If it’s okay with you, dear reader, I would like to step back from talking about investing to ask why we invest our money in stock, bond and other financial markets?
A softball question? A naïve question? Absurd? Do I know anything about investing and money, you may ask? Alright, before I have to fend off any more imaginary attacks on myself, I’ll say that, of course, a primary reason we invest is to make money. Sure, but why do we want to use our discretionary income to make more money? Drum roll please:
And The Winner Is … To Fund Retirement, The Sooner The Better. In my informal survey that may very well wobble under scientific scrutiny but is nevertheless supported by the hordes of starry-eyed people who buy weekly lottery tickets in hopes of striking it rich despite the preposterously long odds against winning, the number one reason for wanting to amass a small or large monetary fortune is so you do not have to work anymore.
Chewy Bit: Lottery ticket purchases are not a savvy retirement plan; and hope is not a strategy.
Still, let’s say you win, um, $15 million bucks. With that kind of dough, you can stick it in a high interest savings account earning 1% and generate $150,000 per year before tax. So you’re done. You quit your job. You’re off the treadmill. You never have another financial concern in your life. Good for you, having achieved financial security, a most worthy goal for you and your family. Mission accomplished, the question arises, now what? What do you do with your life? Before BuddhaMoney tackles this existential gem, consider another scenario, which is unfortunately all too common.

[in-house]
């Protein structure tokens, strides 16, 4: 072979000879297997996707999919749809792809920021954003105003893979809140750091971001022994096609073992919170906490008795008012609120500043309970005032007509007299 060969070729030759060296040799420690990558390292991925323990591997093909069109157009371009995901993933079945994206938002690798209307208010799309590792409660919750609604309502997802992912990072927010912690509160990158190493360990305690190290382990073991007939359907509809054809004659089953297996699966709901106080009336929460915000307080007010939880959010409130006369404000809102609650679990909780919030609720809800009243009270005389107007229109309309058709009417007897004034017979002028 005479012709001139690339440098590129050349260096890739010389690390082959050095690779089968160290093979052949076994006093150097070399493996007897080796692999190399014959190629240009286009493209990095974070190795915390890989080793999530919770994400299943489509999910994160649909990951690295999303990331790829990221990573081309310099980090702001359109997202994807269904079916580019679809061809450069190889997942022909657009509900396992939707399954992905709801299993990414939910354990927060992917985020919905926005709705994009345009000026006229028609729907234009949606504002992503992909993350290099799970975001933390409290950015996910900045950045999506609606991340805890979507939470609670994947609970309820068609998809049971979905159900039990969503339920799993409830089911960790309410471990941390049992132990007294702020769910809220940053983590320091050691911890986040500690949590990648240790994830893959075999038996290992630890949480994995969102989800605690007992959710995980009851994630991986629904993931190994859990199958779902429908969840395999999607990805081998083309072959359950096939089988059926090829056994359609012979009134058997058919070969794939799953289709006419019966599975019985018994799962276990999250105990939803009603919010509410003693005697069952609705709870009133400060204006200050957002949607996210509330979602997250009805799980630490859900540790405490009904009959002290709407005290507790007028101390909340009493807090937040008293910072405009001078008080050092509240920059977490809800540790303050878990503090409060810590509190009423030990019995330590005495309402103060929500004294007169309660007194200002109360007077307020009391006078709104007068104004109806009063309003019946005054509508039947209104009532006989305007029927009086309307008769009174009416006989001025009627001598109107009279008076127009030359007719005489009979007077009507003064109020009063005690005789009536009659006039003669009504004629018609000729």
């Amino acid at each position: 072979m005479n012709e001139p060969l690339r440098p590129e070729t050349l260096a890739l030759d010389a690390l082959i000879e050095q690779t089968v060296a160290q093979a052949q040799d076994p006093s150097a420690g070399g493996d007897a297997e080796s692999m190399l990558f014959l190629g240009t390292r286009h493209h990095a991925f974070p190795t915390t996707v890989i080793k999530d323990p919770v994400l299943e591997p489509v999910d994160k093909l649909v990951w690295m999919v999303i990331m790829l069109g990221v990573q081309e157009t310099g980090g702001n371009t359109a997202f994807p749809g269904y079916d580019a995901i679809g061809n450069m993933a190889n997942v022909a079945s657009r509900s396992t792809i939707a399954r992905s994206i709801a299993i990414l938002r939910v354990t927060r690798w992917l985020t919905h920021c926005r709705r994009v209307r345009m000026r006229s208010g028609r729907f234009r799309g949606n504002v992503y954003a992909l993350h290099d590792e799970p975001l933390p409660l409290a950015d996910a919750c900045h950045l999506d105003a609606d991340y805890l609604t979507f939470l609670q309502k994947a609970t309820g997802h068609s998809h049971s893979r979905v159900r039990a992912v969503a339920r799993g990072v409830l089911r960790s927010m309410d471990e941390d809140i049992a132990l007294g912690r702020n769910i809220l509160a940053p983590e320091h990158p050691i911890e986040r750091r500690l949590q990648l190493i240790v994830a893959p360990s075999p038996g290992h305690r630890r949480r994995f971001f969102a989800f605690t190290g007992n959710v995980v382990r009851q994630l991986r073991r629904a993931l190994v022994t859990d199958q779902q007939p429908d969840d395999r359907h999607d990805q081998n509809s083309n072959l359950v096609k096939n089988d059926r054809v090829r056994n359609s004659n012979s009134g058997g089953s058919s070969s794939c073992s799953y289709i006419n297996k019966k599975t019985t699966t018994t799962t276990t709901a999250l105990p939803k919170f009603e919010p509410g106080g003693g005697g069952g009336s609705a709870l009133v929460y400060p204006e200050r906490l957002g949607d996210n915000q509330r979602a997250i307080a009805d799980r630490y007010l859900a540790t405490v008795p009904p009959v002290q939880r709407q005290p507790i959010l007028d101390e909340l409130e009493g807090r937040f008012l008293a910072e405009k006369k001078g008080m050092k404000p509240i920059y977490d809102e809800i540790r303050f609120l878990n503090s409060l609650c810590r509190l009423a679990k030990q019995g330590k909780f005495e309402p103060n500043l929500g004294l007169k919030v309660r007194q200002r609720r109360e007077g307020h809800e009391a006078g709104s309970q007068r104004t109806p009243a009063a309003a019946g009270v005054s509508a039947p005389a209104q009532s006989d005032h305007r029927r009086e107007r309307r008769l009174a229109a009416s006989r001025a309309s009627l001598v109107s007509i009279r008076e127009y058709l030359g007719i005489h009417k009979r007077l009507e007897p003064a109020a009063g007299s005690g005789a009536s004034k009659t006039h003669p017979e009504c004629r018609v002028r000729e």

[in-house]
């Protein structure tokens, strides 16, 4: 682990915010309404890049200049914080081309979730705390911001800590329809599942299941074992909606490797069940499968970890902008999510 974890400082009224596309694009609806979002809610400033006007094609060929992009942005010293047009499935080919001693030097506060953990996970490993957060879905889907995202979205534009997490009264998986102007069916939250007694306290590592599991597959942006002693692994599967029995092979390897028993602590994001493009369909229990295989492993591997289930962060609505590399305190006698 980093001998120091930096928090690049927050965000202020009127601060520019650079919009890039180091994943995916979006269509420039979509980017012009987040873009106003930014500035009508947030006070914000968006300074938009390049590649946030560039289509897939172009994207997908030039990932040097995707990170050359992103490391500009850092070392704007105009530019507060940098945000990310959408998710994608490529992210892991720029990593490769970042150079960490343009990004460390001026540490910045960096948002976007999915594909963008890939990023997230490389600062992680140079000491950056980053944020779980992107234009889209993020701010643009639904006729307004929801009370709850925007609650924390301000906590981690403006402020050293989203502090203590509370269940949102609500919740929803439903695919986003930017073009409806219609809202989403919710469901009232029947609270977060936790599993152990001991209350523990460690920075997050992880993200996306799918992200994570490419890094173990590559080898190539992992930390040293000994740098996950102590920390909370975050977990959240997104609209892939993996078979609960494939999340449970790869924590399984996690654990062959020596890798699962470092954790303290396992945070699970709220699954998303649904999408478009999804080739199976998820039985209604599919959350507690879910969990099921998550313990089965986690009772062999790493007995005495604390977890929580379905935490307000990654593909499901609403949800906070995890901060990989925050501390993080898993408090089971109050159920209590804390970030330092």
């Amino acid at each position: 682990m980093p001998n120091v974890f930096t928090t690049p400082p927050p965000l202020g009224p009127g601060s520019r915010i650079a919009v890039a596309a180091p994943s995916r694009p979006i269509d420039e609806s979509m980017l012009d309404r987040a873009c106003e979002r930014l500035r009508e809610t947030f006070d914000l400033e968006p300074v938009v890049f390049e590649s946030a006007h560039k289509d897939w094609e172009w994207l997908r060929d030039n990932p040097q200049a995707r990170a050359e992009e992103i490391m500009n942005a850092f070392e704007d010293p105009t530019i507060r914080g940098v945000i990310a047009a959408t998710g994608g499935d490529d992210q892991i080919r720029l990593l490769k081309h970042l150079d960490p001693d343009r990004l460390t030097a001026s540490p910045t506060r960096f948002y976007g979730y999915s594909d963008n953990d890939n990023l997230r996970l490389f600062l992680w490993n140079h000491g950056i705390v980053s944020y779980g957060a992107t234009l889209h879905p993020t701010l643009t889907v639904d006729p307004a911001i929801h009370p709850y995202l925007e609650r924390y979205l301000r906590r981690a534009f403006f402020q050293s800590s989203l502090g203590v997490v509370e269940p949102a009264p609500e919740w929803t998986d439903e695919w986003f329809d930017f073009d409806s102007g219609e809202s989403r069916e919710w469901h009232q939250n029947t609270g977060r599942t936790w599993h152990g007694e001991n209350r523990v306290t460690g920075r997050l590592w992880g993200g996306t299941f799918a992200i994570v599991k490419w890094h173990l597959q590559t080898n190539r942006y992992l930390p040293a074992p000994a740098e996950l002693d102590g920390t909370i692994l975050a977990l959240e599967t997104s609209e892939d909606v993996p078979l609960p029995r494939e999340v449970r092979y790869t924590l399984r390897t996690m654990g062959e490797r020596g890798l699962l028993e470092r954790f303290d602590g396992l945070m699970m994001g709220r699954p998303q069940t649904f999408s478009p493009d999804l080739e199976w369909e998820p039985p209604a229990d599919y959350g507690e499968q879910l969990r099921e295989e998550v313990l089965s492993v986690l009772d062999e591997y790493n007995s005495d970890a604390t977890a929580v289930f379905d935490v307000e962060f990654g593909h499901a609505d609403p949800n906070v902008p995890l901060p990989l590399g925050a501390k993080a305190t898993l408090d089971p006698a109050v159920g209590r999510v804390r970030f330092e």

Let’s say 30 year old Professional Man (because this scenario typically applies to men; women seem better able to grasp big picture living) sets his sight on retiring from work at age 55. He makes a six-figure income, lives within his means, and conservatively invests his savings. The years pass on by, Professional Man rounds 40 with financial goals on target. As he approaches 50, he’s confident, knowing his dream will soon become reality; he will be able to quit his job and live a comfortable life, drawing income from dividends and interest earned on his now substantial assets. Happy days indeed! Professional Man gives notice to his employer, and reports his newfound freedom to friends and family. His friend, Wanda, who worked at the same company in a similar position as Professional Man, gives him a hug and a kiss, congratulates him and then asks, “So now what will you do with the rest of your life?” Professional Man pauses, then replies, “That’s a good question. I’ve been so busy all these years working toward my goal of financial freedom that I haven’t thought about what I’ll do now.”
Enter Buddha. The big guy enters, sits on the floor, and meditates for a while before sharing wisdom.
‘The financial industry loves to talk about attaining financial freedom. What does this mean? That you should adopt a mantra of excessive thriftiness, scrimp and save and count and invest every last penny all so you may stop working sooner rather than later? Is this what life is about, not working? No. Early retirement is not the goal. Living a balanced life is the goal, from beginning to end.
Balance means moderation or what its called The Middle Way. Balance means avoiding extremes, such as wanting it all or giving it all up. Balance means finding purpose and satisfaction in activity, whether that activity be paid work or not. Balance means a contented body, mind and spirit. Balance means hiking the Rocky Mountains or taking the kids to Disneyworld, knowing you can afford these vacations, and knowing the life experience is worth more than retiring a year earlier. Balance means not buying a bigger house because the expense would be too much of a stretch, possibly a source of ongoing stress, and you don’t really need it anyway. When you live a balanced life, you have true freedom, no matter what your age.’